Appellant argues that the charge was erroneous because the jury was authorized to convict him of capital murder as either a principal or a party, but the jury was authorized to find that he acted in self-defense or in defense of third persons only if appellant himself did the shooting. He also argues that he was egregiously harmed by this error because the self-defense issues were contested and there was conflicting evidence concerning whether the complainants had a gun or had fired shots before appellant reached for the AK–47. But the record also reflects that the defense offered no argument or evidence that someone other than appellant was the shooter.
“When a definition or instruction on a defensive theory of law ․ is given in the abstract portion of the charge, the application paragraph must list the specific conditions under which a jury is authorized to acquit.” Vega, 394 S.W.3d at 520; see also Schiffert v. State, 257 S.W.3d 6, 13 (Tex.App.-Fort Worth 2008, pet. dism'd) (holding that charge which incorrectly applied the law of parties to self-defense instruction was erroneous). Assuming that the charge in this case erroneously failed to apply the law of parties to appellant's defensive issues, we hold that appellant cannot show egregious harm because the evidence summarized above supports appellant's guilt as a principal. See Vega, 394 S.W.3d at 521–22 (applying Almanza factors to conclude appellant suffered no egregious harm); Ladd v. State, 3 S.W.3d 547, 564–65 (Tex.Crim.App.1999) (stating that when the evidence clearly supports a defendant's guilt as a principal actor, “any error of the trial court in charging on the law of parties is harmless”). We overrule appellant's second issue.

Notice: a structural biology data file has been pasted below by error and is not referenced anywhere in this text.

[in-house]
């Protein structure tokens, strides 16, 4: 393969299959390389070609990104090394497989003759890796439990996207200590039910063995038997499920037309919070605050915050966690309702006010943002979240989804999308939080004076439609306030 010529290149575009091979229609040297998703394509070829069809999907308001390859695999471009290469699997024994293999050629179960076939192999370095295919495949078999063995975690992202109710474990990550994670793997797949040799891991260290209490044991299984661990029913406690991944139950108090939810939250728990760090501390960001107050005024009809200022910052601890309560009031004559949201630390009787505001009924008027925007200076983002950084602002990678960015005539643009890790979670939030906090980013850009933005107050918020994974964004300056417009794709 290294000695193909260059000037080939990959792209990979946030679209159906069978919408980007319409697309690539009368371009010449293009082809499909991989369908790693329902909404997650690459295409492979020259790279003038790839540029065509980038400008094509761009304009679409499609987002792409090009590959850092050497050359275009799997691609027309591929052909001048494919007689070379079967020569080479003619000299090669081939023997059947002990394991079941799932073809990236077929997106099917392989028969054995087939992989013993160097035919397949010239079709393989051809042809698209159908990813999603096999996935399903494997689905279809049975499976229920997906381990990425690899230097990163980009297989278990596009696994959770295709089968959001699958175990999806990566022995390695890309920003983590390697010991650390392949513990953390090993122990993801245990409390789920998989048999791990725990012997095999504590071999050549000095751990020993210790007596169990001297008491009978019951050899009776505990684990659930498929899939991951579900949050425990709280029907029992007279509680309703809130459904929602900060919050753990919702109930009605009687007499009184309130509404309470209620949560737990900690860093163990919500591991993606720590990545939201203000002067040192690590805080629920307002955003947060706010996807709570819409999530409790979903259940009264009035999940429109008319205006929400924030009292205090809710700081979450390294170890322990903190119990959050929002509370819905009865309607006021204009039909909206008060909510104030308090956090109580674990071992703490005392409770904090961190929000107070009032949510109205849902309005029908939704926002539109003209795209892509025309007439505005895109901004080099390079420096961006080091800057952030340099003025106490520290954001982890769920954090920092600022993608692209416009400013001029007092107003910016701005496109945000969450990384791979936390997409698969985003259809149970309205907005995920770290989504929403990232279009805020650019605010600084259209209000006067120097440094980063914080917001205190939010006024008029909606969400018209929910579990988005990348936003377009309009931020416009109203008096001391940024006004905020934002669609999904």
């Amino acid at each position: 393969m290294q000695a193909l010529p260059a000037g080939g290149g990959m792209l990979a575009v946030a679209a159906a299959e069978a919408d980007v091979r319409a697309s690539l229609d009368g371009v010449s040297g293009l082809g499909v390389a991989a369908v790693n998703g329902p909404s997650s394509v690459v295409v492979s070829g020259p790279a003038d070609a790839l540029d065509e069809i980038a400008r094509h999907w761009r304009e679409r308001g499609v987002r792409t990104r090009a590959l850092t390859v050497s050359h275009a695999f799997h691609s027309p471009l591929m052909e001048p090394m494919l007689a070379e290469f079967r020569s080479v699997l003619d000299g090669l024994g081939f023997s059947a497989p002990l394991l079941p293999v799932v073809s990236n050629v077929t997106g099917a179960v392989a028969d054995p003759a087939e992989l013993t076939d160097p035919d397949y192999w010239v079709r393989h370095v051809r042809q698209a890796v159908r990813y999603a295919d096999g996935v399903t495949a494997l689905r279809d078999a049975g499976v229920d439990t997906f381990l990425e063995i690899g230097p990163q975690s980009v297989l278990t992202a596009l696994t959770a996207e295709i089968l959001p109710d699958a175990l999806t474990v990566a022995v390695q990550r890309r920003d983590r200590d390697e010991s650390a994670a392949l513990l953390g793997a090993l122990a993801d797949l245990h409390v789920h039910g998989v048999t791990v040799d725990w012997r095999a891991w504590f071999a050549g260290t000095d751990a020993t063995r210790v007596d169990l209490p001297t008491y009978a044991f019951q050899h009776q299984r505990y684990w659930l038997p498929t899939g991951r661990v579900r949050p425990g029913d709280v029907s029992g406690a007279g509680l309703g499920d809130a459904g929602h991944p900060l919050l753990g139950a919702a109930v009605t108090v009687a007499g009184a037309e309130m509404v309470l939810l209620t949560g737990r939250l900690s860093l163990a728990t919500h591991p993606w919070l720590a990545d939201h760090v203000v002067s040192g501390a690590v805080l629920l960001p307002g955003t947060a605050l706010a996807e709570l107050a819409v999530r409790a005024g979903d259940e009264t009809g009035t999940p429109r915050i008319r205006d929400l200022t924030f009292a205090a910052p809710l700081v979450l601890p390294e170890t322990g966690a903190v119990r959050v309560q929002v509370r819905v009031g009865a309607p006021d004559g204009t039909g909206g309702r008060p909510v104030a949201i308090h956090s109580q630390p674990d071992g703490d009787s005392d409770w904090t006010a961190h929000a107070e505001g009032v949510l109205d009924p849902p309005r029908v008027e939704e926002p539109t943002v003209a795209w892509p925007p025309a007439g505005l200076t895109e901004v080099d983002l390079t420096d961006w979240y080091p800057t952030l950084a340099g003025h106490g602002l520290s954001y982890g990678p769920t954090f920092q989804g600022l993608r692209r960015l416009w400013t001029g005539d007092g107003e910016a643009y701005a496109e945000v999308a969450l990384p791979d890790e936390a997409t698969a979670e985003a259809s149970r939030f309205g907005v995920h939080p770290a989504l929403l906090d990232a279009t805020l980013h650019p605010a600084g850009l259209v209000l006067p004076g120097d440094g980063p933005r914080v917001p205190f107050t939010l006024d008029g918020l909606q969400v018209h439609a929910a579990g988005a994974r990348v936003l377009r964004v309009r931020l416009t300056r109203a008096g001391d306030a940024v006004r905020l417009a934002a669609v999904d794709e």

III. Confrontation and Cross-examination of Expert Witness
In this issue, appellant contends that the trial court erred in overruling his objections to the testimony of William Davis, a chemist and director of the physical evidence department of the Harris County Medical Examiner's office. After independently analyzing gunshot residue reports prepared by others in his office, Davis testified that no gunshot residue was found on anyone in Vargas's car. Appellant invokes the Supreme Court's decision in Bullcoming v. New Mexico, 131 S.Ct. 2705 (2011), to argue that Davis's testimony violated his Sixth Amendment right to confront and cross-examine his accusers because Davis did not prepare the reports himself and therefore had no personal knowledge on which to be cross-examined.
A. The applicable law
The Confrontation Clause affords a criminal defendant the right to confront the witnesses against him. U.S. Const. amend. VI; Burch v. State, 401 S.W.3d 634, 636 (Tex.Crim.App.2013). Testimonial evidence is inadmissible unless (1) the witness appears at trial and is cross-examined or (2) the witness is unavailable and the defense had an opportunity to cross-examine. Burch, 401 S.W .3d at 636. “[T]estimonial statements are those ‘that were made under circumstances which would lead an objective witness reasonably to believe that the statement would be available for use at a later trial.’ “ Id. (quoting Crawford v. Washington, 541 U.S. 36, 52 (2004)). Forensic reports have been recognized as testimonial statements. Burch, 401 S.W.3d at 636–37.